POSTMODERN PREMODERNISTS: Social Media and Human Identity in a Vast Universe

Angela Cirucci and Genevieve Gillespie field questions at the Visual Anthropology Conference.

Multmedia panel presentation featuring founding associates from the Center for Media and Destiny.


• Temple University, April 8-10, 2013

• Kiva Auditorium in Ritter Auditorium



Postmodern Premodernists: Social Media and Human Identity in a Vast Universe

• Wednesday, April 10, 9:15 - 10:00 am.


Genevieve Gillespie (Panel Chair), "Premodern Profile Page: The Ancestry of 'Updates'" View/download powerpoint: PDF

Angela Cirucci, "Facebook Avatars: Our Constant Struggle to Level-Up"  View/download powerpoint: PDF

Barry Vacker, "Facebook and the Hubble Space Telescope: Visualizing Our Place in the Cosmos"   View/download powerpoint: PDF


The visual artifacts of social media convey profound cultural conditions regarding human identity and destiny — in a vast universe of which we are not the center. As such, social media have ancient origins and their communicative abilities are not new. Whether it’s petroglyphs on a canyon wall, status updates in Facebook, or avatars in a video game, visual representations of the human experience through social media technologies have revealed clear existential patterns in both premodern and postmodern societies. For thousands of years, humans have used visual imagery to confer and convey recognition and distinction amongst members of their societies. These images both represent and create realities, depending on their social function. Do these images suggest humans are desperately trying to anchor and define themselves in time and space?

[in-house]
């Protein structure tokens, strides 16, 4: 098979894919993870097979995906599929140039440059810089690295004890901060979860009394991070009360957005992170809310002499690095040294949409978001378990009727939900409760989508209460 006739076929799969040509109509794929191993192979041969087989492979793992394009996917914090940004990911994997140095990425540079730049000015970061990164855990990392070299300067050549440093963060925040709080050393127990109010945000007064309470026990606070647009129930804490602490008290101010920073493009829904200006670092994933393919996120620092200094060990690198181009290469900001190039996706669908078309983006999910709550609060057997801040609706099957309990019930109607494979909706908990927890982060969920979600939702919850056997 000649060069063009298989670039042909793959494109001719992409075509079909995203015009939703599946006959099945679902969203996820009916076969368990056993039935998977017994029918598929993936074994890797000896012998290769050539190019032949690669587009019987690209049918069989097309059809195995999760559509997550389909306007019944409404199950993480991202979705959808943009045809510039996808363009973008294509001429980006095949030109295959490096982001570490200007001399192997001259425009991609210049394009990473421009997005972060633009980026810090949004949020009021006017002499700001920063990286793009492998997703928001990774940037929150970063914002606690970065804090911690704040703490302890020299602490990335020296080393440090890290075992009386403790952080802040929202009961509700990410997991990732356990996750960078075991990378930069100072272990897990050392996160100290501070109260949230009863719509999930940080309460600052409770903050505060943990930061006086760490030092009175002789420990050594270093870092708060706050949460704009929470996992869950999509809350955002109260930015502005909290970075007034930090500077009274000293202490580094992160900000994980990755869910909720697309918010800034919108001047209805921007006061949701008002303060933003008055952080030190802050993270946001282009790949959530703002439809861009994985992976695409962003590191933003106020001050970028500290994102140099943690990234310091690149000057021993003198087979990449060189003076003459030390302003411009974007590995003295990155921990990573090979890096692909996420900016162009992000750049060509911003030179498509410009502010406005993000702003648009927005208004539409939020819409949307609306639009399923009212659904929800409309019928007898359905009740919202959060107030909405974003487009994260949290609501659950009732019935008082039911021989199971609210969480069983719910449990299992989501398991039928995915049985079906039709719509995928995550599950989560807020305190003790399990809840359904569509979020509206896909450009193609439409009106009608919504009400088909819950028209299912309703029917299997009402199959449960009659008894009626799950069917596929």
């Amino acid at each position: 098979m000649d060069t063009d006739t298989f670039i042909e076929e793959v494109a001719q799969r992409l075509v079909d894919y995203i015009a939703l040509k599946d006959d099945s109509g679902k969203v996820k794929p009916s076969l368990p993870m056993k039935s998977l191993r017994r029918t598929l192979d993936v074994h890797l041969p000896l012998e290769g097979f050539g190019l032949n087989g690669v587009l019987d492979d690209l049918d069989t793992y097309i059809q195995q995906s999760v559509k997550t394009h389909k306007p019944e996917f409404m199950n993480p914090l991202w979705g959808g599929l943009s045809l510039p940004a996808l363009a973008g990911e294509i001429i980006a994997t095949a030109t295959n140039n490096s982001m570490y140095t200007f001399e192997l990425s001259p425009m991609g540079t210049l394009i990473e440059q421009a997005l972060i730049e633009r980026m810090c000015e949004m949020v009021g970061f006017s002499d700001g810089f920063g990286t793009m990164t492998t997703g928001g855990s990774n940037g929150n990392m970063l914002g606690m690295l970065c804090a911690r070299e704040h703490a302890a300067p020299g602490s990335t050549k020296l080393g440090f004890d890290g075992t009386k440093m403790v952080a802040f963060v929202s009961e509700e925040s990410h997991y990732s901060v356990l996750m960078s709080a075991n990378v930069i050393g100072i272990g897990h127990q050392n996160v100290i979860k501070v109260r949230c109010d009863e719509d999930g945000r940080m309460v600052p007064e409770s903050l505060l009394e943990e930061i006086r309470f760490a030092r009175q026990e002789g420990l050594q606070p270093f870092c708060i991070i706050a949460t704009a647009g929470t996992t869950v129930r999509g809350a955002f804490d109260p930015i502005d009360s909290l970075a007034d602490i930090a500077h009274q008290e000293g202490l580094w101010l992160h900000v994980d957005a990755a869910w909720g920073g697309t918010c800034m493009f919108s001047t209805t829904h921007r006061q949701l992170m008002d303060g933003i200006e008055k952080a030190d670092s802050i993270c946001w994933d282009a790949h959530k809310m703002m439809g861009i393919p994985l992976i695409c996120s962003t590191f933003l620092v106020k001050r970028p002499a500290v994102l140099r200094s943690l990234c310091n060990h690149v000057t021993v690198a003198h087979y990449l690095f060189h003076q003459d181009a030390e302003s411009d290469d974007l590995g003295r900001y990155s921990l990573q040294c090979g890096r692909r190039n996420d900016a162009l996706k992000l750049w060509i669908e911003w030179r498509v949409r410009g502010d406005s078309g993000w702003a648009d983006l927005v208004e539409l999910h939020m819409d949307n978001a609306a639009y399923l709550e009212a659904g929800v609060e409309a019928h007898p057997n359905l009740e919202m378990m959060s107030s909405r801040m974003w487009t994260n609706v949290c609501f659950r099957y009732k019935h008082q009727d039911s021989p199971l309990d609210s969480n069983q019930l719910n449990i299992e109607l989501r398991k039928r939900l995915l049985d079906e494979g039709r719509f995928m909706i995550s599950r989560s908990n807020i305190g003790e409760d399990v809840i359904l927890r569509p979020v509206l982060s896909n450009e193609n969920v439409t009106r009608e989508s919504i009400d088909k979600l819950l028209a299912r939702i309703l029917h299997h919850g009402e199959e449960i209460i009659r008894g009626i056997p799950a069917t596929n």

Do they reflect the collective and individual desire to be remembered and recognized, to feel important and be identified --  to say “We exist” or “I exist”? What does the future hold for a society of postmodern premodernists stuck in a loop of self-representation as they struggle to regain security and identity at the center of their mediated universes?  Drawing from recent academic publications by the panelists, this innovative discussion will critique the visual artifacts of social media in the context of petroglyphs in Chaco Canyon, Facebook, video games, and media technologies such as electronic screens and the Hubble Space Telescope